It is disappointing that, after eight years and four Secretaries of State, Labour has just woken up to the crisis of confidence in our examination system. Far from the transparency that the noble Baroness, Lady Warnock, spoke of, it has created an opaque and devalued system that few would now seek to copy. I think that the noble Baroness called it a "dog's breakfast".

We share the concern of the noble Lord, Lord Moser, with regard to numeracy and literacy. So, in addition to our proposal to improve A-levels and GCSEs, we think that it is of crucial importance that receipt of a diploma will depend on passing externally examined literacy and numeracy tests. This measure will ensure that those who leave school possess the basic reading and maths skills that they will need to function in the wider world.

The CBI has stated that employers wish to see the standards of functional literacy and numeracy among school leavers raised—a point mentioned by the noble Baroness, Lady Sharp—because they have been unacceptably poor under successive governments. It also reported that one in three companies has to provide remedial training for those who leave school without having mastered reading, writing and arithmetic. Its 2004 survey of 500 companies showed that 37 per cent were not satisfied with the numeracy and literacy standards of 16 year-olds, and a survey of vice-chancellors showed that 48 per cent have been forced to provide special lessons in literacy and numeracy for first-year students. Two-thirds stated that extra numeracy classes were now the norm. These facts and figures paint an unacceptable picture of the current education system and highlight the need for immediate reform.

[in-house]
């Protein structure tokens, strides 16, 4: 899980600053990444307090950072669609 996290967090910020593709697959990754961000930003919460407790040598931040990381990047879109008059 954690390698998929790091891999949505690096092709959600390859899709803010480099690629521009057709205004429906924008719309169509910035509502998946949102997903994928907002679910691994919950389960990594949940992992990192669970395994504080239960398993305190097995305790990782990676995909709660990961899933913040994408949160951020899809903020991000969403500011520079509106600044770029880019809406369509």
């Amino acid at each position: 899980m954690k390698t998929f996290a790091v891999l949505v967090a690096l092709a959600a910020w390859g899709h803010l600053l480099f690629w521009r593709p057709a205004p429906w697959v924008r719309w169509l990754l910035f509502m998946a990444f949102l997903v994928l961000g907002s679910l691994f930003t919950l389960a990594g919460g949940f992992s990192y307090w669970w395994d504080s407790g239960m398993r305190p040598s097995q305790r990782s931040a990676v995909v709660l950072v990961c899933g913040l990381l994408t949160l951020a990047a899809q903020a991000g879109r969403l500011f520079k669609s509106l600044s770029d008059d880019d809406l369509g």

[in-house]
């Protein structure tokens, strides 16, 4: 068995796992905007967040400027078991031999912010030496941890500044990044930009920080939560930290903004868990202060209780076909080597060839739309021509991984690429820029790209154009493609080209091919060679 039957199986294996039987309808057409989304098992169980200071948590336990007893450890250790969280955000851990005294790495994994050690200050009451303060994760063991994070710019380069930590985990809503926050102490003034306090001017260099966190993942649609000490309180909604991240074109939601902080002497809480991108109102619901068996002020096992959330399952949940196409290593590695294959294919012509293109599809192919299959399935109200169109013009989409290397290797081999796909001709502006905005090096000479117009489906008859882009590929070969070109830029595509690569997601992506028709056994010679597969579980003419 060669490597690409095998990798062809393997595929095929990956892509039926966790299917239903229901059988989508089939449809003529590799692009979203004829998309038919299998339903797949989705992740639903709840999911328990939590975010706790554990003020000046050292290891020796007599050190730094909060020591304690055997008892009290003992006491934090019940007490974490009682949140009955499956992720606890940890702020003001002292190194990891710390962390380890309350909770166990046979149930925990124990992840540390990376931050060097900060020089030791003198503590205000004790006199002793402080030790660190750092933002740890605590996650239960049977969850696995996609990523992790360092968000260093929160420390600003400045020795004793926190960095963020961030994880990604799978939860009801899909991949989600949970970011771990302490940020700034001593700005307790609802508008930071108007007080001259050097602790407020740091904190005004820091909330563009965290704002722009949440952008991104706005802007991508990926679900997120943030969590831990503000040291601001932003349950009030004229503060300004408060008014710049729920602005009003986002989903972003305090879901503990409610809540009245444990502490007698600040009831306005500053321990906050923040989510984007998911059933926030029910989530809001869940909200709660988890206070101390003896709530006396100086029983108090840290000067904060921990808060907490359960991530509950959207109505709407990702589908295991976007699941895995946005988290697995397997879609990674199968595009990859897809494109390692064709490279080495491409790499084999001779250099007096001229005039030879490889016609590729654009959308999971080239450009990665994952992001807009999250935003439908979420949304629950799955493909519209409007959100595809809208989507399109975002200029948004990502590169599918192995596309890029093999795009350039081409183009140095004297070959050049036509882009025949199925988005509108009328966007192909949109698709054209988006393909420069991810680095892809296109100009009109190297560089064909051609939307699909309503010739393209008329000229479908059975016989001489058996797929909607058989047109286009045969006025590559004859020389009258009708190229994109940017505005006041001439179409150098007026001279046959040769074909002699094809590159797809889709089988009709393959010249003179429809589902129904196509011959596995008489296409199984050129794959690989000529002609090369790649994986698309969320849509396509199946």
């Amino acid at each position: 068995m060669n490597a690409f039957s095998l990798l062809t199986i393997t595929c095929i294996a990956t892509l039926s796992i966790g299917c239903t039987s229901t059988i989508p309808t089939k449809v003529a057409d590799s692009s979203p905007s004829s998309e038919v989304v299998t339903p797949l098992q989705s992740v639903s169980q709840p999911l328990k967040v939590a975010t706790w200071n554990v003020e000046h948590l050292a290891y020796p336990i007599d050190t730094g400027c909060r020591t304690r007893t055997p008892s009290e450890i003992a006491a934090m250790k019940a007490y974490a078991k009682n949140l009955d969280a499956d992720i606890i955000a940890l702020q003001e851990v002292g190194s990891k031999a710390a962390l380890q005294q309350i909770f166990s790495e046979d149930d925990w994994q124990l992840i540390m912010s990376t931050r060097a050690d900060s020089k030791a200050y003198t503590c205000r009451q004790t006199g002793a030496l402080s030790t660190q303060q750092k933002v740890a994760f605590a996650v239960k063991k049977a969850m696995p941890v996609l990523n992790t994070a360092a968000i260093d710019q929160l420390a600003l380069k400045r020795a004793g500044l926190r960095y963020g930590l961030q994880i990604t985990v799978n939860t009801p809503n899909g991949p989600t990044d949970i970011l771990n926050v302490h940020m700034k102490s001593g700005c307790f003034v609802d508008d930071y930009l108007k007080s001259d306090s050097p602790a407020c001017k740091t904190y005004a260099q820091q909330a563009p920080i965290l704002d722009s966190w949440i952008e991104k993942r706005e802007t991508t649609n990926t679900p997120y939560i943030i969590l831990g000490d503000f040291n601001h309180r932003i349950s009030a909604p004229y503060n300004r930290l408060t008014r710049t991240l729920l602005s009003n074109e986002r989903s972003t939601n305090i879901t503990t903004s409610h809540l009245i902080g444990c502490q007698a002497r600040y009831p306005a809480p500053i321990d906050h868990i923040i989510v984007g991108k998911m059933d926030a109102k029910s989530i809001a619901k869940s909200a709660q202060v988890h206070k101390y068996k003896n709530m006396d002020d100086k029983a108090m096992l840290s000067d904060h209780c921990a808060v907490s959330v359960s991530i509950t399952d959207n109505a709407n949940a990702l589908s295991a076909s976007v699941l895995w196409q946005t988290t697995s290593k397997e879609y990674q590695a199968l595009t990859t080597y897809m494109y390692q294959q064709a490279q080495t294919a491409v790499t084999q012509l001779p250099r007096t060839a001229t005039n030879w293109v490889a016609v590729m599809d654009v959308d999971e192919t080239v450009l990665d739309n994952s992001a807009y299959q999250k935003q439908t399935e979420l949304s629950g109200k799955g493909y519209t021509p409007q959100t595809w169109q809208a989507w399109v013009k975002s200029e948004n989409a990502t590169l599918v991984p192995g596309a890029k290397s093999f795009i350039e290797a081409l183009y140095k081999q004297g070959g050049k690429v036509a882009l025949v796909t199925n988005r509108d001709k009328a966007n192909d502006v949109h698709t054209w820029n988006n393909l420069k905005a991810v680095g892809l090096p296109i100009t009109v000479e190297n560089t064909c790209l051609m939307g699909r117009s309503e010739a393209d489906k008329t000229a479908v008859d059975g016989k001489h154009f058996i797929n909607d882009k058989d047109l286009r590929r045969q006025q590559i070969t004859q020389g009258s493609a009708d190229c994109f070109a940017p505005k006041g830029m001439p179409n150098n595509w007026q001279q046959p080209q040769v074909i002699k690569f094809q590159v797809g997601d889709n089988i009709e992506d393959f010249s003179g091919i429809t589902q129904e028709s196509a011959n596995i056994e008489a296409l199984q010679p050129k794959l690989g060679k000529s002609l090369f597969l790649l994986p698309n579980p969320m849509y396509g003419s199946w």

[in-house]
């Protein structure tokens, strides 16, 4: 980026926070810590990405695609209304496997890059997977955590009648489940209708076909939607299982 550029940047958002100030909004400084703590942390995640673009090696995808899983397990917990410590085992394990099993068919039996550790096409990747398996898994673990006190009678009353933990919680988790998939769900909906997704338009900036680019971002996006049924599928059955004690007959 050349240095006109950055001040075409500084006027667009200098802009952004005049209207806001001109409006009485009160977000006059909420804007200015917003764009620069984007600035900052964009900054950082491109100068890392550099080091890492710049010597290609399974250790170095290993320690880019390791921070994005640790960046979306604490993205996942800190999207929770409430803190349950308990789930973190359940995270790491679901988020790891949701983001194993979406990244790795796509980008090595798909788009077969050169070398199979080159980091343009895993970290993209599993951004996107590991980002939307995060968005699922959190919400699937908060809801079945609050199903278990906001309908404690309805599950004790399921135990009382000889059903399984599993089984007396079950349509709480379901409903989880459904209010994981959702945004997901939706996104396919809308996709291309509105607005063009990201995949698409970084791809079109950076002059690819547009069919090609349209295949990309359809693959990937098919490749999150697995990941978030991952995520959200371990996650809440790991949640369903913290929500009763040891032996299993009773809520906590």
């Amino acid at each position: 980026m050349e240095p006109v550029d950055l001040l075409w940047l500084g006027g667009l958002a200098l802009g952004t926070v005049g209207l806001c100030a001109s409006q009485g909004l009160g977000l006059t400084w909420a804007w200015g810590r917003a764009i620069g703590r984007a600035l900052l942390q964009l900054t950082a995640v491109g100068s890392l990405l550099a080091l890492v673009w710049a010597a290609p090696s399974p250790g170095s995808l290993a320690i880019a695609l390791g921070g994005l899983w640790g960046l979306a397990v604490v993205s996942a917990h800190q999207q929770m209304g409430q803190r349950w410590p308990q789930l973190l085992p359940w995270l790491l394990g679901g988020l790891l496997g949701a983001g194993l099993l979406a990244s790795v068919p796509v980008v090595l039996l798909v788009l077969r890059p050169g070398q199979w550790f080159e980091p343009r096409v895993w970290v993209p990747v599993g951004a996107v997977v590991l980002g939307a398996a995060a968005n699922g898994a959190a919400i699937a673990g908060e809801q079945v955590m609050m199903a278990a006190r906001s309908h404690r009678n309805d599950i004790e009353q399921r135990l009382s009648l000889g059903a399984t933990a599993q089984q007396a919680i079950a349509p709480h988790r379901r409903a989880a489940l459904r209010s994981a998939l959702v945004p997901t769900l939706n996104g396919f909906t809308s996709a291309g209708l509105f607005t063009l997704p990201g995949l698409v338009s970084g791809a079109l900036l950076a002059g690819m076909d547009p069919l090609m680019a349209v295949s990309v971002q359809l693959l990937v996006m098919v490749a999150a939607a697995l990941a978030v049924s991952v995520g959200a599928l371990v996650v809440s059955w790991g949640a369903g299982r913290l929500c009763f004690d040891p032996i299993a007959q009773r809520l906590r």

In Ruth Kelly's White Paper she proposes to restructure English and maths GCSEs to ensure that it is impossible to get a grade C or above without the ability to use functional English and maths. The fact that there is even a question of whether those who achieve a C at GCSE have those basic skills is appalling.

Along with the reform of the current exam system, we believe that the gap between pupils who concentrate on academic subjects and pupils who focus on vocational subjects should be breached. As my noble friend Lord Lucas said, too often we seem to be concerned only with academic studies.

Every child needs the encouragement and incentive to do well in both areas. A premium must be placed on educating all students, not only those with an interest in pure academia. We should value youngsters with technical or practical qualifications just as much as students with a degree and not regard them, as the right reverend Prelate the Bishop of Portsmouth said, as second class. Indeed, sometimes I think that this country is obsessed with which university you went to. Pupils who choose not to continue on to university need skills to secure jobs in today's world. We must provide our children with the skills and the knowledge they need to be successful and productive members of society.